(WARNING: This article discusses adolescent access to reproductive health commodities and services. Please exercise caution.)

[Updated] Roots of Health, a Palawan-based organization that provides educational and clinical services to women and children, has urged the government to provide adolescent access, age 17 below, to family planning commodities and services.

This came as the Senate held a committee hearing on three bills aimed at preventing adolescent pregnancy in the country on Tuesday.

Roots of Health (also Ugat ng Kalusugan) Executive Director Amina Evangelista-Swanepoel, speaking at the hearing, said that provider bias is the biggest issue affecting teen’s access to birth control commodities and reproductive health services that include prenatal care.

“Roughly half of the health care workers we work with in Palawan do not approve of young people having [intercourse], so when youth try to access services, they are scolded, shamed, and denied services,” Evangelista-Swanepoel shared.

“Therefore we urge the protection of adolescent’s rights to access service with specific legislation that will supersede previous age restrictions to accessing these,” she added.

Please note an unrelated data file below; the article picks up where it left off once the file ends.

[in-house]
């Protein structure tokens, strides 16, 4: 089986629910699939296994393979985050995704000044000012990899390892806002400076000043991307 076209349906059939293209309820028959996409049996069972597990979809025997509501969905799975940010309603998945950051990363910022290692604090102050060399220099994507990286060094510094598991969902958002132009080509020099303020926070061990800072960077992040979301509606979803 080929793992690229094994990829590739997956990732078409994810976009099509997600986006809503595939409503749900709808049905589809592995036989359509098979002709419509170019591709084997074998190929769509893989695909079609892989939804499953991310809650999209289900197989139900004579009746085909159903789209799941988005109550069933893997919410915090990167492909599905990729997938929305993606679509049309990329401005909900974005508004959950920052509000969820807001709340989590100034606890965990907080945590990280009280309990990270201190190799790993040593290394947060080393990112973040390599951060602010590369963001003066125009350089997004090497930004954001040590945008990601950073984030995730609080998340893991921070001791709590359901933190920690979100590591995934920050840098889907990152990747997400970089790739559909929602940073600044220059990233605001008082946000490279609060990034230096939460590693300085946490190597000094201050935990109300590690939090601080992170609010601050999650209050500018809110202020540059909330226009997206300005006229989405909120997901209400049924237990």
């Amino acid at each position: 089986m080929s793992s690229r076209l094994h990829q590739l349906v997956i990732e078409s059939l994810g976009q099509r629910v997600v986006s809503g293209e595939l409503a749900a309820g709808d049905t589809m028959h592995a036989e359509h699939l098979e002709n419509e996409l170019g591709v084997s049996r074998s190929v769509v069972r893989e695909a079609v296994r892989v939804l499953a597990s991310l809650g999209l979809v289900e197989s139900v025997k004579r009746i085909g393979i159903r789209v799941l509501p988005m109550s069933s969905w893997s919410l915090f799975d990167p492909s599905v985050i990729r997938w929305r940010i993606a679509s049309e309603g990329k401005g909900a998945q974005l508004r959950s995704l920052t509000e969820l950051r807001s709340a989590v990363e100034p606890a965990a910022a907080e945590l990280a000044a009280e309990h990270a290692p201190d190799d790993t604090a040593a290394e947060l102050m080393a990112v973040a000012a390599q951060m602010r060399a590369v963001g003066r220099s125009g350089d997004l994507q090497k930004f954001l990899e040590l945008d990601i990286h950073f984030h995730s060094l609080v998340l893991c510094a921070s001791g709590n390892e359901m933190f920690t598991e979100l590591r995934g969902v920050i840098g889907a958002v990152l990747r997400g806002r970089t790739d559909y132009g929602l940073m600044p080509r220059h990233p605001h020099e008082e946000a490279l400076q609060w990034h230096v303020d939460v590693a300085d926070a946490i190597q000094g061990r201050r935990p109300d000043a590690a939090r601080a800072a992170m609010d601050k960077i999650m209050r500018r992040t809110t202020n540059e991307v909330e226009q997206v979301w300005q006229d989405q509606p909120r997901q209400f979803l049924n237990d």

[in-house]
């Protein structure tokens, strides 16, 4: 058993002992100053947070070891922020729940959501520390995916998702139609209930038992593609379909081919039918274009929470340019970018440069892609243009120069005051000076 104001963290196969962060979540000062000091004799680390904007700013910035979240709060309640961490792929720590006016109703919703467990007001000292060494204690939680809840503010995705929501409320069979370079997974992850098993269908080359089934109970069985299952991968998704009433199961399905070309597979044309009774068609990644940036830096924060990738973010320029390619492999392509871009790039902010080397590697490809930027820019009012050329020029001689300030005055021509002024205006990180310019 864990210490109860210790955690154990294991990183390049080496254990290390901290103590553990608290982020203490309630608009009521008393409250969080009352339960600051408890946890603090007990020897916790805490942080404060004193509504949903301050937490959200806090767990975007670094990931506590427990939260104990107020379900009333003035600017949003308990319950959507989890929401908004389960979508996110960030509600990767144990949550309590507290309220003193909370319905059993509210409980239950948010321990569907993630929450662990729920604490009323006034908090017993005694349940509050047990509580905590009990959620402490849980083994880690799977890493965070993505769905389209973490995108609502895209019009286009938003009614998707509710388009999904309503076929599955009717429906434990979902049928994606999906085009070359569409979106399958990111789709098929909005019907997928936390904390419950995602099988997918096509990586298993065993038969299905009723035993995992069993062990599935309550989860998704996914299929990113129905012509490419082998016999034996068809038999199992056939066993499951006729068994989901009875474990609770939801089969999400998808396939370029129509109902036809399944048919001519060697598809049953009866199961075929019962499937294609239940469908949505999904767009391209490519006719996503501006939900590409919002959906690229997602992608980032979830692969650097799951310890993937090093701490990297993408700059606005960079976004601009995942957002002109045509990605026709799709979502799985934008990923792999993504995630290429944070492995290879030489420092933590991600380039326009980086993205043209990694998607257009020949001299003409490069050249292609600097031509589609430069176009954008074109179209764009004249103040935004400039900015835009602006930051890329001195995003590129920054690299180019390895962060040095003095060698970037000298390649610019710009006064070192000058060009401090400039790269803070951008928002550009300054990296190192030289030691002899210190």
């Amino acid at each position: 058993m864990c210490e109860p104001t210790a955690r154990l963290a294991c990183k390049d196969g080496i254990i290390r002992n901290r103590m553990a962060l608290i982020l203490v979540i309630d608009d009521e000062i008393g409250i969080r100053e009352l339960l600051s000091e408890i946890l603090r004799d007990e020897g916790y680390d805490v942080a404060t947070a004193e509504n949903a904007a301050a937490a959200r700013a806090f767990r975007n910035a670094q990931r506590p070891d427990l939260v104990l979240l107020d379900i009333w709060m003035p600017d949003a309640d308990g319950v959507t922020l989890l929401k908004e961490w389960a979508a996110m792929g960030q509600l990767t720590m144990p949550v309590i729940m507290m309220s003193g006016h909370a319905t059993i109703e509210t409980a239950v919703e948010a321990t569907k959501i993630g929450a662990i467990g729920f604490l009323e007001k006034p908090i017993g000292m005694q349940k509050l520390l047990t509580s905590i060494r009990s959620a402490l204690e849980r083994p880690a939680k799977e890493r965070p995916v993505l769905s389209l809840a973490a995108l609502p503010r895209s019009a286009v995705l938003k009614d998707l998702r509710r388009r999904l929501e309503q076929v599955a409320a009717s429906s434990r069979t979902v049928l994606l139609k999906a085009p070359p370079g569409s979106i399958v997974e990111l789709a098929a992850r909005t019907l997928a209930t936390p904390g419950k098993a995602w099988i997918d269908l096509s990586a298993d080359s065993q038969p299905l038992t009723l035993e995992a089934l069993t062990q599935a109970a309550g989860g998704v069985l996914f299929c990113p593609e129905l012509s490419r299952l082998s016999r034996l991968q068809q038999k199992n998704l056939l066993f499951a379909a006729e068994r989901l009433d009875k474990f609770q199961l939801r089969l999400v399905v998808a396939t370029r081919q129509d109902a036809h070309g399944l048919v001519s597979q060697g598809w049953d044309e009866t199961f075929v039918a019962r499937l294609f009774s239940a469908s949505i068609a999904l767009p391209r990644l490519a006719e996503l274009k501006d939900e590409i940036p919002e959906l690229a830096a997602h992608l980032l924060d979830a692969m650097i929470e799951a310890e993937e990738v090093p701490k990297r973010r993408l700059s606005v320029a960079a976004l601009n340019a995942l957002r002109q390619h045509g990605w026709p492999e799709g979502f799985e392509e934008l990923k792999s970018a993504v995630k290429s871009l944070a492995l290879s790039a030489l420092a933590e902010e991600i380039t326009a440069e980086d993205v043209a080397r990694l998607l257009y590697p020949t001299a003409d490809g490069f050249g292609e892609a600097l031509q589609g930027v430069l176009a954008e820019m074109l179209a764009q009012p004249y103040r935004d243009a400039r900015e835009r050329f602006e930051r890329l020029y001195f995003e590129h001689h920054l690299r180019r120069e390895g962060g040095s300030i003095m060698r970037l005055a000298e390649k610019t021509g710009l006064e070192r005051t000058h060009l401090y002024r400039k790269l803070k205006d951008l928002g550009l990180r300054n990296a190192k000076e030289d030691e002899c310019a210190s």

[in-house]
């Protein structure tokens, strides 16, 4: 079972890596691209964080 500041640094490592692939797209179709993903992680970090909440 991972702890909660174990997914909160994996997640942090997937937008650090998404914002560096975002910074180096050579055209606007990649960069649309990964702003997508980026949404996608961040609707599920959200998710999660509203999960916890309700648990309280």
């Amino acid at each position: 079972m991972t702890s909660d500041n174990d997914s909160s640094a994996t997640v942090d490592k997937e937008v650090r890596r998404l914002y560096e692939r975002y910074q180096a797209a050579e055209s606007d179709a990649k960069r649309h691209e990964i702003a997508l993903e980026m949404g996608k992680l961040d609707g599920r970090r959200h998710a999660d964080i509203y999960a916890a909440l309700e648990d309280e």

According to her, at the minimum, the parental consent clause in the RH Law should be lowered to youth under 15 years old as was done in the expanded HIV Law.

All three adolescent pregnancy prevention bills filed by Sen. Risa Hontiveros (SBN 372), Sen. Imee Marcos (SBN 651), and Sen. Bong Revilla (SBN 1209) call for adolescents who need access to services to get these. However, the reality is that age restrictions in the Reproductive Health (RH) Law allow health providers to refuse young people the services they seek.

Evangelista-Swanepoel also urged training and guidance for healthcare workers in providing compassionate nonjudgmental care to ensure that young people get the services they need.

Sen. Hontiveros, chairperson of the Committee on Women, Children, Family Relations & Gender Equality, in her opening statement cited that 386,000 Filipino girls (or 6.8% of girls aged 15-19) have begun childbearing in 2021 alone. Although teen pregnancies in this age range have declined from 13.7% a decade ago, pregnancies among girls aged 10-14 are increasing with 2,113 births recorded in 2020 (PSA data) to 2,299 in 2021 (DOH data).

Working with the Sangguniang Kabataan
The three Senate bills being deliberated mandate the Sangguniang Kabataan (SK) to develop interventions in arresting causes of adolescent pregnancies at the community level.

Evangelista-Swanepoel attests to the SK members’ enthusiasm in helping their peers. Roots of Health has trained 1,500 SKs in designing interventions that promote healthy relationships and good sexual and reproductive health (SRH), and that prevent adolescent pregnancies and HIV and STI transmission. SKs have also been instrumental in training barangay health center staff on youth-friendly services.

“This is something we can scale up. But SKs should be provided training of trainers support so they can help roll out comprehensive sex ed, service delivery referrals, and peer counseling,” Evangelista-Swanepoel emphasized.